User Score
8.0

Generally favorable reviews- based on 91 Ratings

User score distribution:
  1. Positive: 81 out of 91
  2. Negative: 4 out of 91

Review this movie

  1. Your Score
    0 out of 10
    Rate this:
    • 10
    • 9
    • 8
    • 7
    • 6
    • 5
    • 4
    • 3
    • 2
    • 1
    • 0
    • 0
  1. Submit
  2. Check Spelling
  1. Aug 26, 2010
    10
    The movie is nothing more than a dark tale of metaphors and anti-humanism. Set in a small pre-World War I village in Germany, Haneke unravels schemes that he uses to signify the rise of fascism by the need for control - no characters are left without faults, and the more that is revealed, the more we realize that the village will inevitably spiral into chaos. The plot itself is provoking,The movie is nothing more than a dark tale of metaphors and anti-humanism. Set in a small pre-World War I village in Germany, Haneke unravels schemes that he uses to signify the rise of fascism by the need for control - no characters are left without faults, and the more that is revealed, the more we realize that the village will inevitably spiral into chaos. The plot itself is provoking, but the movie would be nothing without Haneke's methodical direction, weaving bleakness with uncertainty and paranoia in a way that is sure to gnaw at your soul. Collapse
  2. Aug 18, 2010
    9
    Amazing movie. Real thinker. It's one of those movies that you'll hate after seeing it, but once you see the bigger picture, no pun intended, it will stun you.
  3. Jun 10, 2011
    10
    an absolutely disturbing film and needs to be hailed as one of the best films of its decade. I've only watched two of Michael Haneke's films (the other being Cache) too realise that this man is a genius. it is a simple story, but to create that level of unease and uncertainty requires sheer craft. Great film.
  4. Jan 1, 2011
    10
    One of the best films you will ever see. One word? Chilling. I found myself to be a different person when I left the cinema. It tells a dark tale of the human life and I could not shake the feeling that what is depicted in the film is less a fairy tale and more a picture of a reality that seems overcome, but is it really and truly?
  5. Feb 20, 2011
    9
    Crystal clear film language - The inner tension is constrained and the expressions of opinion are pointed with quivering effect in Michael Haneke's tenth feature.

    In the foregoings of the first world war unexplainable incidents occurs in the north German village Eichwald, where most of the inhabitants work for the baron. The incidents who appear as some form of ritual punishment of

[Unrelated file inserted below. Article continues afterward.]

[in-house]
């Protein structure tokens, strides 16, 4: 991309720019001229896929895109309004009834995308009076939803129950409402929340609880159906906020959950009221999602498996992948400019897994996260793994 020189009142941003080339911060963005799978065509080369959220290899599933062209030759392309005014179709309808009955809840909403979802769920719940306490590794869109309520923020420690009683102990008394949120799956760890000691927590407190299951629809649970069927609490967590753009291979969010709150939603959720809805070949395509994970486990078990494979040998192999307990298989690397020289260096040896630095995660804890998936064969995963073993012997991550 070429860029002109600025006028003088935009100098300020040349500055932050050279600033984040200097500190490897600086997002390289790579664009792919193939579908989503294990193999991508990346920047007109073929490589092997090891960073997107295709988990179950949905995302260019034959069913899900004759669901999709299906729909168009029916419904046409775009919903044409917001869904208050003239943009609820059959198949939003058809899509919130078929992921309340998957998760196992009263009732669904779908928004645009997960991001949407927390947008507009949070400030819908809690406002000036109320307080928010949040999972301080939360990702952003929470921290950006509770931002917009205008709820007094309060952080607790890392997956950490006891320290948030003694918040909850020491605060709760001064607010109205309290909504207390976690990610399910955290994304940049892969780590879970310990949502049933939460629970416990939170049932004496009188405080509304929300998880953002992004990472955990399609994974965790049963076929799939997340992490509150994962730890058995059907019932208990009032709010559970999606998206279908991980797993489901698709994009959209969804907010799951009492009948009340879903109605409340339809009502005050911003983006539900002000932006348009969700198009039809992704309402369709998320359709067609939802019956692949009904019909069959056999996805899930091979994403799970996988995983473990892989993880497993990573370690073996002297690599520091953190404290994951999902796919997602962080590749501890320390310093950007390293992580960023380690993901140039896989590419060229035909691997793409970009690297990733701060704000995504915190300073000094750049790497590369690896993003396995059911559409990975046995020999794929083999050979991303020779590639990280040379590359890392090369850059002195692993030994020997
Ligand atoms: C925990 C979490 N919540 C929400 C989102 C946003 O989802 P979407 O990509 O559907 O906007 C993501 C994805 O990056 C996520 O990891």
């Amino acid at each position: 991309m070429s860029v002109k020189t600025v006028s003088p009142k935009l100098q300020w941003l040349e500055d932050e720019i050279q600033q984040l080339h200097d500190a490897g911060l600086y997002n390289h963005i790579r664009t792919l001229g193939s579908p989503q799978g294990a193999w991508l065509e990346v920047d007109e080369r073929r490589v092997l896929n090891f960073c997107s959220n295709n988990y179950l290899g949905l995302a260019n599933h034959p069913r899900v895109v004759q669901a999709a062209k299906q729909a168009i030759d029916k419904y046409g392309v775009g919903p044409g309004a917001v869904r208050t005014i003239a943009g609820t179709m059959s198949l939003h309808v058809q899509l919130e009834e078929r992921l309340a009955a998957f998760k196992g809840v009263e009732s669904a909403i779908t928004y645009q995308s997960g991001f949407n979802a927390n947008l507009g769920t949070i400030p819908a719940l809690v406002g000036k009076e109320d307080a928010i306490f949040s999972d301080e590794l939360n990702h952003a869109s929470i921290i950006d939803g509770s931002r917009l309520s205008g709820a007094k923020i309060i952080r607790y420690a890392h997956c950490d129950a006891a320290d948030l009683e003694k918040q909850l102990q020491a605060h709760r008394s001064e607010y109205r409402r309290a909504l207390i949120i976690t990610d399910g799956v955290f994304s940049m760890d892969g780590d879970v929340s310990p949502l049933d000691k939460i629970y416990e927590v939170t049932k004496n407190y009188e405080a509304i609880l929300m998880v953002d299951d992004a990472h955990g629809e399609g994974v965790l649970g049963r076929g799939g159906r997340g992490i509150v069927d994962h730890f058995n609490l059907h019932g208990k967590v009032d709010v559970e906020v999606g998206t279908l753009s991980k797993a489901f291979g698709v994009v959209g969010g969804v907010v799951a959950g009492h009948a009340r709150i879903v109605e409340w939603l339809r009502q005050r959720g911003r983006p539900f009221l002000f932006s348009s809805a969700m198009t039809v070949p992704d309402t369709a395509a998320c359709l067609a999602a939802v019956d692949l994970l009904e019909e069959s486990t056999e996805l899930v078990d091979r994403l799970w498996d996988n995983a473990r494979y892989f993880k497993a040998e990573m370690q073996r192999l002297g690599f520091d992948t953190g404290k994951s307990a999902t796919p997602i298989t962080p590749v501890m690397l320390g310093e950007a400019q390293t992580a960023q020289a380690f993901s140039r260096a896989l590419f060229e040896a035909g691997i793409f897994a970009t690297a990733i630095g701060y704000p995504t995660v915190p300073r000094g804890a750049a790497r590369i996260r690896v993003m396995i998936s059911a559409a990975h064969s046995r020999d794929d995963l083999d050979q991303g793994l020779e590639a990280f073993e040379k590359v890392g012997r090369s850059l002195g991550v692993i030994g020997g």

Crystal clear film language - The inner tension is constrained and the expressions of opinion are pointed with quivering effect in Michael Haneke's tenth feature.

    In the foregoings of the first world war unexplainable incidents occurs in the north German village Eichwald, where most of the inhabitants work for the baron. The incidents who appear as some form of ritual punishment of random individuals disturbs the safety of the residents.

    This ominous and fictitious tale about a pietistic rural community being bewildered by fear and doubt after a string of incomprehensible events, is told through an aging teacher's retrospective voice-over. Are the incidents random? Are they warnings? Are they acts of revenge? Or is it perhaps so that the inhabitants are being punished? With a shred of humor and warmth which is rarely seen from the expressive film artist Michael Haneke and which is the main contrast to this films gravitating tone, a precise and sharp minded portrayal of the boomerang effect that arose as a result of the one-dimensional upbringing of children that was practiced in Germany in the beginning of the 1900th century is sketched out. With verbal and physical ways of punishment the parents inculcated sin and shame in their children, which mislead the children into the primitive entanglements of fear and stagnated their development.

    "The White Ribbon" opens with an accident that provokes a circulation of distressing events and leads towards the outburst of the first world war, the source of fascism, the second world war and Holocaust. The origins and the entity of violence has always been a favored motive in Hankes filmography, and with last years Palme'd Or winner the Austrian has concretisized his characteristic themes, nuanced his style and found a language that extends his expressions. Hanekes distinct though unforeseen filming and Monica Willis' abrupt editing transfers the characters suspiciousness to the viewer in this emotionally distant "Who-did-it"- crime drama, and with frequent use of the off-screen method and figurative descriptions, Haneke gives the viewer sensible impressions that underlines his aversion towards violence. This is Hanekes most aesthetic work, meticulously photographed by Christian Berger. The mood making black and white color is one of the films essential characters, the milieu depictions are credible reflection of the time period, the pace is discreet, the actors are rock solid and with this multi award winning co-production that was shoot in Germany, Michael Haneke and his collaborators has created an historical allegory that bears resemblance with Ingmar Bergman's "Fanny and Alexander" (1982).
    Expand
Metascore
82

Universal acclaim - based on 33 Critics

Critic score distribution:
  1. Positive: 29 out of 33
  2. Negative: 1 out of 33
  1. Reviewed by: Claudia Puig
    63
    An artful examination of a small town and small-mindedness and the potential for full-blown, large-scale evil. But it's strangely bloodless.
  2. 100
    Shot in spectacular black-and-white by cinematographer Christian Berger, and marvelously acted by a first-rate German ensemble, The White Ribbon captures a mood of thickening tension and mounting violence.
  3. 100
    The film is visually masterful. It's in black and white, of course.